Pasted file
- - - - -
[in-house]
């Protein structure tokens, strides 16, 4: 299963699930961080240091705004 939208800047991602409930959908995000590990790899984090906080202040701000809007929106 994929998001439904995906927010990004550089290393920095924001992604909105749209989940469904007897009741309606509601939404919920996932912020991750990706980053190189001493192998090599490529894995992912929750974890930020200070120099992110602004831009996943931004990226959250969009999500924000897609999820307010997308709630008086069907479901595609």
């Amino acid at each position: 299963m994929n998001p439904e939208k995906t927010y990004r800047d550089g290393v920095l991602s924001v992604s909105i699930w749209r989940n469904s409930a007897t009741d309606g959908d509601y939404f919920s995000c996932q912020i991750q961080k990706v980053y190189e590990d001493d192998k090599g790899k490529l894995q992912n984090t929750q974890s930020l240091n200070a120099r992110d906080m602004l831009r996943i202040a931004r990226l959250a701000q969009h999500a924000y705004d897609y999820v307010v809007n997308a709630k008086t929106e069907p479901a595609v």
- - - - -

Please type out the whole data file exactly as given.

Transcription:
[in-house]
């Protein structure tokens, strides 16, 4: 299963699930961080240091705004 939208800047991602409930959908995000590990790899984090906080202040701000809007929106 994929998001439904995906927010990004550089290393920095924001992604909105749209989940469904007897009741309606509601939404919920996932912020991750990706980053190189001493192998090599490529894995992912929750974890930020200070120099992110602004831009996943931004990226959250969009999500924000897609999820307010997308709630008086069907479901595609």
């Amino acid at each position: 299963m994929n998001p439904e939208k995906t927010y990004r800047d550089g290393v920095l991602s924001v992604s909105i699930w749209r989940n469904s409930a007897t009741d309606g959908d509601y939404f919920s995000c996932q912020i991750q961080k990706v980053y190189e590990d001493d192998k090599g790899k490529l894995q992912n984090t929750q974890s930020l240091n200070a120099r992110d906080m602004l831009r996943i202040a931004r990226l959250a701000q969009h999500a924000y705004d897609y999820v307010v809007n997308a709630k008086t929106e069907p479901a595609v």